routing algorithm

    local forwarding table

    header value

    output link

    0100

    0101

    0111

    1001

    3

    2

    2

    1

    value in arriving

    packet’s header

    1

    0111

    2

    3

    Interplay between routing and forwarding

    Internetworking


    Graph abstraction

    5

    3

    5

    2

    2

    1

    3

    1

    2

    1

    x

    z

    w

    y

    u

    v

    Graph abstraction

    Graph: G = (N,E)

    N = set of routers = { u, v, w, x, y, z }

    E = set of links ={ (u,v), (u,x), (v,x), (v,w), (x,w), (x,y), (w,y), (w,z), (y,z) }

    Remark: Graph abstraction is useful in other network contexts

    Example: P2P, where N is set of peers and E is set of TCP connections

    Internetworking


    Graph abstraction costs

    5

    3

    5

    2

    2

    1

    3

    1

    2

    1

    x

    z

    w

    y

    u

    v

    Graph abstraction: costs

    • c(x,x’) = cost of link (x,x’)

    • - e.g., c(w,z) = 5

    • cost could always be 1, or

    • inversely related to bandwidth,

    • or inversely related to

    • congestion

    Cost of path (x1, x2, x3,…, xp) = c(x1,x2) + c(x2,x3) + … + c(xp-1,xp)

    Question: What’s the least-cost path between u and z ?

    Routing algorithm: algorithm that finds least-cost path

    Internetworking


    Routing algorithm classification

    Global or decentralized information?

    Global:

    all routers have complete topology, link cost info

    “link state” algorithms

    Decentralized:

    router knows physically-connected neighbors, link costs to neighbors

    iterative process of computation, exchange of info with neighbors

    “distance vector” algorithms

    Static or dynamic?

    Static:

    routes change slowly over time

    Dynamic:

    routes change more quickly

    periodic update

    in response to link cost changes

    Routing Algorithm classification

    Internetworking


    Chapter 4 network layer9

    4. 1 Introduction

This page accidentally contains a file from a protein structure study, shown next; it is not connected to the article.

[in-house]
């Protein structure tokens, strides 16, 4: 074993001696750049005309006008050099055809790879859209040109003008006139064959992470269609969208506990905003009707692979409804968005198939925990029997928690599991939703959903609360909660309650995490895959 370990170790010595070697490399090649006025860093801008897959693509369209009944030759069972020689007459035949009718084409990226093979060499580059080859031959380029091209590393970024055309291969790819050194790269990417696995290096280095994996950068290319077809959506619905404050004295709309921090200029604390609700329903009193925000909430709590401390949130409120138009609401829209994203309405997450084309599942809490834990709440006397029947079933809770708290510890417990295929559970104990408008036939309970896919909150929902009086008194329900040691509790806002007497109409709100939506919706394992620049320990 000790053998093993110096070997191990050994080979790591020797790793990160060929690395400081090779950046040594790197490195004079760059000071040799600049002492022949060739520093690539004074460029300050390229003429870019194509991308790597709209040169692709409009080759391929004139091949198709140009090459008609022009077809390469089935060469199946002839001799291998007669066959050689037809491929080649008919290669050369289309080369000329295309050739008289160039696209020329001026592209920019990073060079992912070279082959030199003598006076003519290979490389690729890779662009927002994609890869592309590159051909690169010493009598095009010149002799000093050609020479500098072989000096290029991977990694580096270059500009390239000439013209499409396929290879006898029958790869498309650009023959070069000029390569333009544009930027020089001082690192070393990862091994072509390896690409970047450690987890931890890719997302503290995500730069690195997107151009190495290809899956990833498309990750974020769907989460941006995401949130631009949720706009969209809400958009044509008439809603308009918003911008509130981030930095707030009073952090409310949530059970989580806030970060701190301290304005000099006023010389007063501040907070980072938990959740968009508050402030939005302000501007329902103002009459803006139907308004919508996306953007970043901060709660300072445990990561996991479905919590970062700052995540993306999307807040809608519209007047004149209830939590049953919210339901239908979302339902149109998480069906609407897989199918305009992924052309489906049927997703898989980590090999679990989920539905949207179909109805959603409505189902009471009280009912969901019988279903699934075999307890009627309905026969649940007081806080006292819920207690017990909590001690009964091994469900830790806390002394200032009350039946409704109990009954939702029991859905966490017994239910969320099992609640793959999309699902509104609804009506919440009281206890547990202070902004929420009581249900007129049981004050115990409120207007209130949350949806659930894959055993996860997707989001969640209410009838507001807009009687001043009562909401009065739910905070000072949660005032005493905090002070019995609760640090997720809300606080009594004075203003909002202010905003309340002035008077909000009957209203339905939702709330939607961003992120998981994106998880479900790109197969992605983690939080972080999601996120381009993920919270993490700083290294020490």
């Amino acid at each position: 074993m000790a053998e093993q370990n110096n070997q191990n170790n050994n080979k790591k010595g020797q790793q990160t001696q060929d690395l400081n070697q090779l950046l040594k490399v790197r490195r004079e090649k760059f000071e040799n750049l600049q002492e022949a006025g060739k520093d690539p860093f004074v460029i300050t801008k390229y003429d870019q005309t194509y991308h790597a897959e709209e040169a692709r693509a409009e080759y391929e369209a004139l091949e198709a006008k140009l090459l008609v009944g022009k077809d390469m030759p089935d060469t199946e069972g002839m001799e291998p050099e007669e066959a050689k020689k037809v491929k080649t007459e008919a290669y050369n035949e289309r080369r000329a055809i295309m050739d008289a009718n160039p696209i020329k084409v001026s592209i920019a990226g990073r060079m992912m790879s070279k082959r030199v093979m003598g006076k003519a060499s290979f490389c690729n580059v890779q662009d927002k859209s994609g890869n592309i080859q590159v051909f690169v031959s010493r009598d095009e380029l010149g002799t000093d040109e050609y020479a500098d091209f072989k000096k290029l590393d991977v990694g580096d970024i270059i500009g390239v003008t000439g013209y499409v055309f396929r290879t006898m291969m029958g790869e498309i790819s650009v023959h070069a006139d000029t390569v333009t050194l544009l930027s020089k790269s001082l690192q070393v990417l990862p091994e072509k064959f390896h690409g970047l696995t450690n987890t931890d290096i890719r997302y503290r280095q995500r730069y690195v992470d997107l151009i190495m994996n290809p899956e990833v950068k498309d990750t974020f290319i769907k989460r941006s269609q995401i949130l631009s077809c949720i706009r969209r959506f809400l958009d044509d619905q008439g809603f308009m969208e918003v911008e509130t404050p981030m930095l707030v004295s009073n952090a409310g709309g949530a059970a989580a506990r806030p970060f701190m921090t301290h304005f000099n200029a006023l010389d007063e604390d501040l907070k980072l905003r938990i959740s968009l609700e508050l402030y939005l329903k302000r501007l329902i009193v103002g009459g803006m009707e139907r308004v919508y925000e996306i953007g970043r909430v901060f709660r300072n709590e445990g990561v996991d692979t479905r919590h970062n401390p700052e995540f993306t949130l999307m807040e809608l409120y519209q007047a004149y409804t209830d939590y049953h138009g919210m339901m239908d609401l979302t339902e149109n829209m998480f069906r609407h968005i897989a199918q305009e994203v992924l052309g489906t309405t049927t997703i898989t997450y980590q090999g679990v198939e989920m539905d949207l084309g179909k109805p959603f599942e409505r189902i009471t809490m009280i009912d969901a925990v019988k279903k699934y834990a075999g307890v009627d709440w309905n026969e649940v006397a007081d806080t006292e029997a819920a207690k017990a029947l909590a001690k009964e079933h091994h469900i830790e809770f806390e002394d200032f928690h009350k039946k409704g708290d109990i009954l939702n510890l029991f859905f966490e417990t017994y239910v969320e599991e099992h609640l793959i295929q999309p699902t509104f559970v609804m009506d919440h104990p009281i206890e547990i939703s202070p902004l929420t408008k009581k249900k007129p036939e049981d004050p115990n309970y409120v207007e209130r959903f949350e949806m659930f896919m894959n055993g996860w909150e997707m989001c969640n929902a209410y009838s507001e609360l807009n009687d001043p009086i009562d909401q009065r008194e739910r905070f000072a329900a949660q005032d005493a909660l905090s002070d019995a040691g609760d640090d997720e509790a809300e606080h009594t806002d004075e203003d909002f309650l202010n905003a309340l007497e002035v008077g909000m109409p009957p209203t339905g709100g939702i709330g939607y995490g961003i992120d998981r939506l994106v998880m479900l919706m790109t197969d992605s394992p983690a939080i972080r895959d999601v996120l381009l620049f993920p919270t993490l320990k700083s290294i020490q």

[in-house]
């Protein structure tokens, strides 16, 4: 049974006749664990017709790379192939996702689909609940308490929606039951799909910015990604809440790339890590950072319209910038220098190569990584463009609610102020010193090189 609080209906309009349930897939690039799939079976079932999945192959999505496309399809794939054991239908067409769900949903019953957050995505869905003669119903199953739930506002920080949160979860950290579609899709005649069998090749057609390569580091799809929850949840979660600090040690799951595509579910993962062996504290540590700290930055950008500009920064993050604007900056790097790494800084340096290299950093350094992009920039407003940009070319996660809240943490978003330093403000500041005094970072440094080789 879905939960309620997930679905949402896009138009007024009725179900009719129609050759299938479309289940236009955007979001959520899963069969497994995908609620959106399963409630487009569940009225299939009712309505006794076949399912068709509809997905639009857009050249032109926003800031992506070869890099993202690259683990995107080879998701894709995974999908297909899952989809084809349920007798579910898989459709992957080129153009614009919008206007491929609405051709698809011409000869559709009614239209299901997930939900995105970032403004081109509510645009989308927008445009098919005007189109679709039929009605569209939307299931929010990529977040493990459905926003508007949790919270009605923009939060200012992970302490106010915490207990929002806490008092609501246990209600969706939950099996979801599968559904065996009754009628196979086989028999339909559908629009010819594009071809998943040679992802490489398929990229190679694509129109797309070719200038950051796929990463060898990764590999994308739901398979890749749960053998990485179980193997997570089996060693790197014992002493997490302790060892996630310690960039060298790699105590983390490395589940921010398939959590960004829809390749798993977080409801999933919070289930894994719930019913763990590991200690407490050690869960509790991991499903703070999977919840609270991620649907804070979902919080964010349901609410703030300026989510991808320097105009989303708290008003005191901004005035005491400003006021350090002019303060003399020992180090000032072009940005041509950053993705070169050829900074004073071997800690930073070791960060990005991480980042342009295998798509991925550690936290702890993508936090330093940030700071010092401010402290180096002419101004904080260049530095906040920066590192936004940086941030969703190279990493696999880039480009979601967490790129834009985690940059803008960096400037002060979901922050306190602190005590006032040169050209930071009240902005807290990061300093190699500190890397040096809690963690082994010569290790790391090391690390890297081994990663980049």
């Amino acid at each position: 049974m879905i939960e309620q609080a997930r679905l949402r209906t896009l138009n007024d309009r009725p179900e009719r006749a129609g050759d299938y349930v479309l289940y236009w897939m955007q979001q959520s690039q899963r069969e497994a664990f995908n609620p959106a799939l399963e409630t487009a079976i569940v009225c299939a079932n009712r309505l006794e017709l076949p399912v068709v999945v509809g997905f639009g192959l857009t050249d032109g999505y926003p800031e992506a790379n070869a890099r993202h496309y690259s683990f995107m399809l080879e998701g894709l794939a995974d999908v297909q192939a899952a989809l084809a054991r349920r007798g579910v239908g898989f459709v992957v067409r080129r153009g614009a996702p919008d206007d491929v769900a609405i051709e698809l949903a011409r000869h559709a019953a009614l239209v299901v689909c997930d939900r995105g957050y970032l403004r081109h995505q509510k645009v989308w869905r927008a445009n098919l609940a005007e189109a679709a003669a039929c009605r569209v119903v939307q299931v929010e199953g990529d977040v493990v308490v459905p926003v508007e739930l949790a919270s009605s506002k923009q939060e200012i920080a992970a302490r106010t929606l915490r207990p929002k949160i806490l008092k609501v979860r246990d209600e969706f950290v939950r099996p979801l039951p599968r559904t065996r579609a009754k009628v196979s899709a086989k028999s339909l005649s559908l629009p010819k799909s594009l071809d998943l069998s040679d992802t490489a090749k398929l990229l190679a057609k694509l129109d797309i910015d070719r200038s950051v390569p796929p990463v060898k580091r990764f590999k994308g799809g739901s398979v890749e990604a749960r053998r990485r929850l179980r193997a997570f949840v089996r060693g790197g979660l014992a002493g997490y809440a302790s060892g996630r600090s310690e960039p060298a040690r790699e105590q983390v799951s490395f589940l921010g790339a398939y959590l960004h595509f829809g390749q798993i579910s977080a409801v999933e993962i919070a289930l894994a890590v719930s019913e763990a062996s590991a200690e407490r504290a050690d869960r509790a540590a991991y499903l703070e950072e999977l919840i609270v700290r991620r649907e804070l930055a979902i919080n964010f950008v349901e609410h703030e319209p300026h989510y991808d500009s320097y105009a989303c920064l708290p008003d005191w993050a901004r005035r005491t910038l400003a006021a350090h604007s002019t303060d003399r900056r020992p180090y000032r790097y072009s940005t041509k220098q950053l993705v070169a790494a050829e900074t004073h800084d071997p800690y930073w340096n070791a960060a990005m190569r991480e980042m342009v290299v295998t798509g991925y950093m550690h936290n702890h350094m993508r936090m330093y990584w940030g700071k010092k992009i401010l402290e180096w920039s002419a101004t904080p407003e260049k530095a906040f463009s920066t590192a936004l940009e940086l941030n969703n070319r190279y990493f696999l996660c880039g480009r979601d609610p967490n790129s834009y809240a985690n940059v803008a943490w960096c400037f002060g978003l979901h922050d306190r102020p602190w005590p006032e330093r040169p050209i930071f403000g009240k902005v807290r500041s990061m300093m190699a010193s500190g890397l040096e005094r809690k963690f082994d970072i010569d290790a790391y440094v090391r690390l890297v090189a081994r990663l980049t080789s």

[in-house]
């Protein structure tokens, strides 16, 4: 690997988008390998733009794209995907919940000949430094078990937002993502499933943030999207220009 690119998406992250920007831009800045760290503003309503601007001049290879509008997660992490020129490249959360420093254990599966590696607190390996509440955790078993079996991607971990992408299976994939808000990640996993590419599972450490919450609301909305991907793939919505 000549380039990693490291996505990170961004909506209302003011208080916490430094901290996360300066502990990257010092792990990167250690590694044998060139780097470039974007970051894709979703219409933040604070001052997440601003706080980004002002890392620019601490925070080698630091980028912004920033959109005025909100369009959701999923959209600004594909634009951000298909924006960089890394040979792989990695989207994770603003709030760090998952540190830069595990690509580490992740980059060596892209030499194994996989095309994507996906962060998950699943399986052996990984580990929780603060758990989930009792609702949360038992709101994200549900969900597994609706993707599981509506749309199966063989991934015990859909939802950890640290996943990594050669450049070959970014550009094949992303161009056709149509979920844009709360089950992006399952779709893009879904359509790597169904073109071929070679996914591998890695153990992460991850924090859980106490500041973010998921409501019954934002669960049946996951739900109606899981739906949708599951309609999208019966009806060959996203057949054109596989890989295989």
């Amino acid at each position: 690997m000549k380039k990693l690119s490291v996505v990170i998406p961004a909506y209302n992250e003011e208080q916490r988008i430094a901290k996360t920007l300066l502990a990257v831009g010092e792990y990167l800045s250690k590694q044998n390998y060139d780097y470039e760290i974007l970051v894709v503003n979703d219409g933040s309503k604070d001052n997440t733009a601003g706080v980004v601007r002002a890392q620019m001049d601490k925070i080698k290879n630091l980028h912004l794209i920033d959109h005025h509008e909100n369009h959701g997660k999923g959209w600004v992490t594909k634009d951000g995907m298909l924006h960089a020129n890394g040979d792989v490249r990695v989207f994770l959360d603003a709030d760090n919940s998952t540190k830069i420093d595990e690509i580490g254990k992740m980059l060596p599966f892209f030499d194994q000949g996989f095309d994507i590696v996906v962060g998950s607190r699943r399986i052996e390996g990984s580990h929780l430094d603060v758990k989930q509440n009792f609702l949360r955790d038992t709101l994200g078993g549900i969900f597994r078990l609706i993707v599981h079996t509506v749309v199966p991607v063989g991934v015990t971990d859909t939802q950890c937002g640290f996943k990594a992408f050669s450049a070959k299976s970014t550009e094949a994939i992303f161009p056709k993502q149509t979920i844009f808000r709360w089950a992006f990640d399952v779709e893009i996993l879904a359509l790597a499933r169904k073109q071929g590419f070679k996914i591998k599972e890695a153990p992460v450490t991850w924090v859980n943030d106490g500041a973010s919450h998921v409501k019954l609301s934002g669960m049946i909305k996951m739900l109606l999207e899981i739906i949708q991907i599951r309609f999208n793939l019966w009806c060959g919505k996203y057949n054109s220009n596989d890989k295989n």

4.2 Virtual circuit and datagram networks

    4.3 What’s inside a router

    4.4 IP: Internet Protocol

    Datagram format

    IPv4 addressing

    ICMP

    IPv6

    4.5 Routing algorithms

    Link state

    Distance Vector

    Hierarchical routing

    4.6 Routing in the Internet

    RIP

    OSPF

    BGP

    Chapter 4: Network Layer

    Internetworking


    A link state routing algorithm

    Dijkstra’s algorithm

    net topology, link costs known to all nodes

    accomplished via “link state broadcast”

    all nodes have same info

    computes least cost paths from one node (‘source”) to all other nodes

    gives forwarding table for that node

    iterative: after k iterations, know least cost path to k dest.’s

    Notation:

    c(x,y): link cost from node x to y; = ∞ if not direct neighbors

    D(v): current value of cost of path from source to dest. v

    p(v): predecessor node along path from source to v

    N': set of nodes whose least cost path definitively known

    A Link-State Routing Algorithm

    Internetworking


    Dijsktra s algorithm

    Dijsktra’s Algorithm

    1 Initialization:

    2 N' = {u}

    3 for all nodes v

    4 if v adjacent to u

    5 then D(v) = c(u,v)

    6 else D(v) = ∞

    7

    8 Loop

    9 find w not in N' such that D(w) is a minimum

    10 add w to N'

    11 update D(v) for all v adjacent to w and not in N' :

    12 D(v) = min( D(v), D(w) + c(w,v) )

    13 /* new cost to v is either old cost to v or known

    14 shortest path cost to w plus cost from w to v */

    15 until all nodes in N'

    Internetworking


    Dijkstra s algorithm example

    5

    3

    5

    2

    2

    1

    3

    1

    2

    1

    x

    z

    w

    u

    y

    v

    Dijkstra’s algorithm: example

    D(v),p(v)

    2,u

    2,u

    2,u

    D(x),p(x)

    1,u

    D(w),p(w)

    5,u

    4,x

    3,y

    3,y

    D(y),p(y)

    2,x

    Step

    0

    1

    2

    3

    4

    5

    N'

    u

    ux

    uxy

    uxyv

    uxyvw

    uxyvwz

    D(z),p(z)

    4,y

    4,y

    4,y

    Internetworking


    Dijkstra s algorithm discussion

    Algorithm complexity: n nodes

    each iteration: need to check all nodes, w, not in N

    n(n+1)/2 comparisons: O(n2)

    more efficient implementations possible: O(nlogn)

    Oscillations possible:

    e.g., link cost = amount of carried traffic

    A

    A

    A

    A

    D

    D

    D

    D

    B

    B

    B

    B

    C

    C

    C

    C

    1

    1+e

    2+e

    0

    2+e

    0

    2+e

    0

    0

    0

    1

    1+e

    0

    0

    1

    1+e

    e

    0

    0

    0

    e

    1

    1+e

    0

    1

    1

    e

    … recompute

    … recompute

    routing

    … recompute

    initially

    Dijkstra’s algorithm, discussion

    Internetworking